Our partners, Mpingo Conservation Devlopment Initiative (MCDI) have just reported a very successful year in the restoration of the very biodiverse and threatened Miombo forest habitat. Situated in South-Eastern Tanzania, this includes the eponymous Mpingo tree (Dalbergia spp), famously used for making very valuable woodwind musical instruments. The sustainable marketing of such trees to musical instrument makers can provide a steady and profitable income for the many communities in this area.
Forest degradation is a major worry in Tanzania, and the country has one of the highest rate of forest loss in the world. The resultant problems to the land are exacerbated by climate change and this has brought about many unprecedented droughts to the region. By restoring forests, MCDI hopes to alleviate some of these challenges, while building resilience in Tanzania’s natural world and its communities.
Over the last 16 years MCDI have developed a forest management strategy that both enhances biodiversity and restores local forests, while also providing economic opportunities for the local people. Revenues from these activities are shared equally amongst community members. 50% of this goes back into community development projects, such as clean water, healthcare and education. Recent sales have bought birthing kits for more than 250 expectant mothers and built 15 school classrooms.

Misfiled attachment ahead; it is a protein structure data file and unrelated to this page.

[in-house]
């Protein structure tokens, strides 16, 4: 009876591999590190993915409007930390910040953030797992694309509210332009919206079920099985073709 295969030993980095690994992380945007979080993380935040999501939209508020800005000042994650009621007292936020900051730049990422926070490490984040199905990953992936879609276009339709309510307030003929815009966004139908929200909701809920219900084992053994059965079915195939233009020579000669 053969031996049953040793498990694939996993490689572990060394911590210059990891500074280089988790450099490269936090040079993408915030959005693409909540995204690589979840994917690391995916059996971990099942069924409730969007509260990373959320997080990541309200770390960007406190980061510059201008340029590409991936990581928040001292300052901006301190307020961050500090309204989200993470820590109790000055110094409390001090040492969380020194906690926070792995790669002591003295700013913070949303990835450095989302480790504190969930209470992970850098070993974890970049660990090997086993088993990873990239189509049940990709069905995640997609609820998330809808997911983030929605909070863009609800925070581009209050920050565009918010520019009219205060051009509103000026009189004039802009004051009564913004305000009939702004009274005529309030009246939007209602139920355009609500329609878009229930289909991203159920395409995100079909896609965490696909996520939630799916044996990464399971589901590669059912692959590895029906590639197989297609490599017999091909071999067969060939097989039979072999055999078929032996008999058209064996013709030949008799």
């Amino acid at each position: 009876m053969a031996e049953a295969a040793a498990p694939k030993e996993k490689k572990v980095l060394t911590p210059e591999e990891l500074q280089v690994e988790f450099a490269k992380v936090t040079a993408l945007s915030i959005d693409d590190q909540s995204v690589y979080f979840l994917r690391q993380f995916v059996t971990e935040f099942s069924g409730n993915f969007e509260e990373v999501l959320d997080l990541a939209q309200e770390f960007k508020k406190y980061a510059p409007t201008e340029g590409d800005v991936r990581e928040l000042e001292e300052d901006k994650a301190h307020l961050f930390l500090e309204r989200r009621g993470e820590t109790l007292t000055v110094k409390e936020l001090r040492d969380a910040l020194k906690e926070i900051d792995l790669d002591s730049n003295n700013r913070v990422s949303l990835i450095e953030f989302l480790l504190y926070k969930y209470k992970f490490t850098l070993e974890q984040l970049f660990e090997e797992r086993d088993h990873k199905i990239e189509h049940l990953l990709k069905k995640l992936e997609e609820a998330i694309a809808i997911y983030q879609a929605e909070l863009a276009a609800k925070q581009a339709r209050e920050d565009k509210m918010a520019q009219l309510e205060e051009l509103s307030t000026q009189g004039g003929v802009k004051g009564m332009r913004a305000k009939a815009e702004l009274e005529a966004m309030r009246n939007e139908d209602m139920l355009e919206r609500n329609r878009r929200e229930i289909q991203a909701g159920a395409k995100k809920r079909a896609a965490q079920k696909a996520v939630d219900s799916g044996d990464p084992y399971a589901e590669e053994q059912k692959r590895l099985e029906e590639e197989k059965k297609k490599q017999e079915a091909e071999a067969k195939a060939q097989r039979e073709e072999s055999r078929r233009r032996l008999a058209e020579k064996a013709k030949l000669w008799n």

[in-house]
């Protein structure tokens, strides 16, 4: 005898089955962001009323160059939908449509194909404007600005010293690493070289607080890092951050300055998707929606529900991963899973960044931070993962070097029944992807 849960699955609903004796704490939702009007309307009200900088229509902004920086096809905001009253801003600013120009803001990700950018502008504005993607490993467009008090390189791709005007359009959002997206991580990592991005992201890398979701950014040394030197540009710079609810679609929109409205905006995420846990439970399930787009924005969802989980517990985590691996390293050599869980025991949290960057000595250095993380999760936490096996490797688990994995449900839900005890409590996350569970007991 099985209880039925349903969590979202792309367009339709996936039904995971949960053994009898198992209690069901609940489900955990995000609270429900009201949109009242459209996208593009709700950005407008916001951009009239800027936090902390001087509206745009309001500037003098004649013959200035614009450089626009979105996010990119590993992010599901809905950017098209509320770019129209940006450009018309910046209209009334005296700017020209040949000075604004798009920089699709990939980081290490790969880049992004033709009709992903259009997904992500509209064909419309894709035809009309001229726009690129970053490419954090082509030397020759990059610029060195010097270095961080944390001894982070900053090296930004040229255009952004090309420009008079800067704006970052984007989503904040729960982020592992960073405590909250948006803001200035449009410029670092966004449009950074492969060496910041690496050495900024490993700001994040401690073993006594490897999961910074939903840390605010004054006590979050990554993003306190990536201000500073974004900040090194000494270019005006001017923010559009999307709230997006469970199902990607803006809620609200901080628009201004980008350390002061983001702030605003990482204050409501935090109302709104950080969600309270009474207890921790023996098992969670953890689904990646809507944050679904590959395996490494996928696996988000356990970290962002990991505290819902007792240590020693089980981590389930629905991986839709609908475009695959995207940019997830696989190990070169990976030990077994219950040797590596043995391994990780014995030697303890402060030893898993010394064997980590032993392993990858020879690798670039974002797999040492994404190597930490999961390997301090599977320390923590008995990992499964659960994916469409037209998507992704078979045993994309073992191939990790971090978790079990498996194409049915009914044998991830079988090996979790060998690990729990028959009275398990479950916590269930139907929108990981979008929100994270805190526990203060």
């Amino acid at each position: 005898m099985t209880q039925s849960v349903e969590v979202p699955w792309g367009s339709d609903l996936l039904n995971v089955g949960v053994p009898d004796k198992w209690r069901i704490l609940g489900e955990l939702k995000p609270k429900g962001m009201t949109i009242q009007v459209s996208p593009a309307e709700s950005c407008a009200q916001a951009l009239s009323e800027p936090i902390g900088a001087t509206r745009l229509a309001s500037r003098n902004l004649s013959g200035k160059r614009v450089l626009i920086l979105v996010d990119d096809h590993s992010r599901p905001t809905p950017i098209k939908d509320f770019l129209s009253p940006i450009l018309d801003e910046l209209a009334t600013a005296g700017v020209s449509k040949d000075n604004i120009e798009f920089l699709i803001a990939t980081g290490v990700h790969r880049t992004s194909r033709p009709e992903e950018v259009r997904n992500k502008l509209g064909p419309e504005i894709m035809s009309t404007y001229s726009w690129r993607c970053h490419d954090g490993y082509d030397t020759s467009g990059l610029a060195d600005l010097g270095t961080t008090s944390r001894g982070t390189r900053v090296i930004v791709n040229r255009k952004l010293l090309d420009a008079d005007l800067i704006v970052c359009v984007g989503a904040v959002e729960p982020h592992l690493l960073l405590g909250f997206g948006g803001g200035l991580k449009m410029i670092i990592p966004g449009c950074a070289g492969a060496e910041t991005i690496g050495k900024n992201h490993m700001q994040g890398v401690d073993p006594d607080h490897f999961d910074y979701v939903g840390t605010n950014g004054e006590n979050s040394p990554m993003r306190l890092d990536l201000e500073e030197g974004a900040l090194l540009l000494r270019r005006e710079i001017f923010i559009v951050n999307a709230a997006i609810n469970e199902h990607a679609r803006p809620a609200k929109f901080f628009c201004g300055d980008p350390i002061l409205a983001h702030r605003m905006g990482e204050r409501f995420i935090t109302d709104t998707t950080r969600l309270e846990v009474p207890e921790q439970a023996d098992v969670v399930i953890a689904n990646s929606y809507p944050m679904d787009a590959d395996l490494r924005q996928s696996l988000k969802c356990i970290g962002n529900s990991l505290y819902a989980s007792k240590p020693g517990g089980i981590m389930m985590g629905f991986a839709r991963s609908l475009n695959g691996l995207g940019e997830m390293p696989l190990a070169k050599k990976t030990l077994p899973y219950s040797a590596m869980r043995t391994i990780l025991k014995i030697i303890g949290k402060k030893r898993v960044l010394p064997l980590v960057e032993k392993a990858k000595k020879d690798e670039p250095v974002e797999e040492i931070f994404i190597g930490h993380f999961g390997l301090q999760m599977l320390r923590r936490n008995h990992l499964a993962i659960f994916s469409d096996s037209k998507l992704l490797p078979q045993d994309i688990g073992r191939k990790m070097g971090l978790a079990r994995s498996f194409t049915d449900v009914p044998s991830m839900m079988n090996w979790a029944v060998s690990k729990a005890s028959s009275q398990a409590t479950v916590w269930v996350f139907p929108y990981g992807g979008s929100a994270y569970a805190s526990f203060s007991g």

MCDI have just finished the second year as an ITF partner and have reported a very successful year of tree planting and forest restoration. In the past 12 months alone, they have planted 18,525 indigenous trees across four village forest sites. This has helped boost the biodiversity of these areas and strengthened their resilience to climate change. They have also donated 1,546 fruit tree seedlings and 2,600 teak trees for people to plant in their homesteads and farms. These will give village individuals increased food security as well as access to timber for building materials.
However, not just about the tree planting: 799 local people were involved and trained in the project and 60 young people have been involved in educational activities.
At the end of this three-year project, MCDI aim to have planted more than 45,000 native trees and restored 225 hectares of land.
For more information, visit: http://www.mpingoconservation.org/